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Local delivers reading glasses on trip overseas

Pouring a cup of Chinese “pure tea,” Ginny Woods vividly depicted her two-and-a half-week adventure delivering eye glasses to remote villages in southwest China.

The 30-year area resident has been traveling to China since 2000. Her Grass Valley home is a shrine to her many journeys to the Middle Kingdom. A practice in traditional Chinese medical massage and passion for Asian culture has led her to take students to study in China.

“Last year, I decided to take a personal trip to Lijiang,” Woods said, retrieving pictures from her pilgrimage. “The region was only first discovered in 1998.”



The city of Lijiang (pronounced lee-ZHONG) lies in China’s Yunnan Province. It is one of the few cities in the world with a population of more than one million at an elevation of more than a mile above sea level. The city and surrounding villages are home to the Naxi, who are a minority people in China, but flourish in this city whose old quarter was designated a UNESCO World Heritage Site in 1997.

“It was like going home,” Woods said, sipping tea. “I met incredibly warm people and a lot of villagers.”




Shortly after returning home from her voyage, Woods realized she needed to return to the remote city.

“I took photos last year, and when I got home, I was looking through all these pictures of villages full of old men and women. I realized that none of them had glasses,” said Woods, who has been a nurse for 40 years.

With a group of two physicians, their young daughter and a translator, Woods returned to aid those in need.

“The Naxi village we went to had only seen two white people before us,” Woods said pointing to a photo of a red dirt road lined with small, windowless huts. “These people are farmers, so they’re exceptionally poor. They’ve never had eyeglasses. They didn’t even know how to use them. One woman tried putting the pieces that curve behind your ears in her ears. I had to pull them out for her and adjust the glasses.”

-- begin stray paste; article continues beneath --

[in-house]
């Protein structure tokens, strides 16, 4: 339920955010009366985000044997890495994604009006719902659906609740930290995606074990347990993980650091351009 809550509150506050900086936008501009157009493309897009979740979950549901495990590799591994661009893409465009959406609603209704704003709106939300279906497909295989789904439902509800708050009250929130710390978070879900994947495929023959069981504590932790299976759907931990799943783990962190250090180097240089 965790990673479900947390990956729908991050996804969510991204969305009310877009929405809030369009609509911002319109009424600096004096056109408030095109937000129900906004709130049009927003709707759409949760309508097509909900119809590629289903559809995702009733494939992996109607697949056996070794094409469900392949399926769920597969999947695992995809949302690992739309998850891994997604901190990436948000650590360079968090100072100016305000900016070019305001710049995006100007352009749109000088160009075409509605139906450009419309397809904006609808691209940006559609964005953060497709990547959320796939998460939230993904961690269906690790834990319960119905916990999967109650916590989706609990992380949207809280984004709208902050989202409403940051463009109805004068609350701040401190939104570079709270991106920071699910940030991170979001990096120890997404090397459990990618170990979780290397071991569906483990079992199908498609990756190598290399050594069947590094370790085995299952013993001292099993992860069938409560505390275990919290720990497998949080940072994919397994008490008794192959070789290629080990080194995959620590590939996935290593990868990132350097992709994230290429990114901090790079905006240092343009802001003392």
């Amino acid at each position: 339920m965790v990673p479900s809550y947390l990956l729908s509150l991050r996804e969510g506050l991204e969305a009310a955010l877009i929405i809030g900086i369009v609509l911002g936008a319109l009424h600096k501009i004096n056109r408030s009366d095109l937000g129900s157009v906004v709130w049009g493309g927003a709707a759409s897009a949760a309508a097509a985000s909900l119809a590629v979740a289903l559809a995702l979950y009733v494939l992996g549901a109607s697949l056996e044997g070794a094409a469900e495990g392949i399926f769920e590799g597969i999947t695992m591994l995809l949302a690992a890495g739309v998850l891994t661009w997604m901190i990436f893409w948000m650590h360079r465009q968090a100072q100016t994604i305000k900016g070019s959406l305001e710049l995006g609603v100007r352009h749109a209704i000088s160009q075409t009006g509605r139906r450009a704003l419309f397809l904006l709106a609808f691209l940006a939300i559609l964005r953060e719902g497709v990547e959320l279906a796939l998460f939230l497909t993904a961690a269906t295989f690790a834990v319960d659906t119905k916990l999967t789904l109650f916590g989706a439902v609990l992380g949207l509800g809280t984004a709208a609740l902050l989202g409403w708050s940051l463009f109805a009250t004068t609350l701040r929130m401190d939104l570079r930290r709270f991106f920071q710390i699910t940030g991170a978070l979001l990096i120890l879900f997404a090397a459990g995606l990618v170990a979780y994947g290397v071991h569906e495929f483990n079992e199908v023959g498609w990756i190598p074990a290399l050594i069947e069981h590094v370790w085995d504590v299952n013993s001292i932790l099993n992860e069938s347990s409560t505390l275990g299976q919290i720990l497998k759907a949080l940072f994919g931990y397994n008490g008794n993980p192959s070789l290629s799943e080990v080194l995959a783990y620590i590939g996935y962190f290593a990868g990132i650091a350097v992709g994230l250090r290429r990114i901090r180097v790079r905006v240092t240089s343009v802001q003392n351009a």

In order to find a suitable pair of glasses for each villager, Woods and her crew sorted through the medley of eye wear they brought with them until they found a match.

“After we found a pair that fit this man, he walked away crying,” Woods said. “As we wondered through the village, more and more people were given glasses. They were all so happy and so humble. (The glasses) will be treasures. A lot of people said they put them on the altars at home or in a special treasure place when not in use.

“One woman in particular was known as the ‘crazy blind lady’ by villagers because she couldn’t see,” Woods said. “But when we put glasses on her, she could see. The villagers were amazed. They kept going over to her and saying ‘Can you see me? Can you see me?'”

With a demand for eyeglasses so high and supplies limited, Woods was unable to help everyone she came across.

“Here I am making a pinky-promise that I will bring back glasses for this woman in September,” Woods said brushing away tears. “She just wants to be able to see before she dies.”

Woods plans to return to the isolated village in mid-September this year.

“I’m making plans to live there in the spring so that I can be the connection between this village and their village,” Woods said.

Along with more eye wear, Woods also hopes to bring with her school supplies, tennis balls and money.

“These kids have nothing, and using a tennis ball doesn’t need a battery and it doesn’t leave trash,” Woods said. “What I want to do is sell these handmade Pumi blankets (made by another Chinese minority group), with 100% of the commission going to the village.”

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To contact Staff Writer Lindsey Croft, e-mail lindseyc@theunion.com or call 477-4247.

For more information on how to donate eyeglasses, school supplies or other items, contact Ginny Woods at 478-9335.


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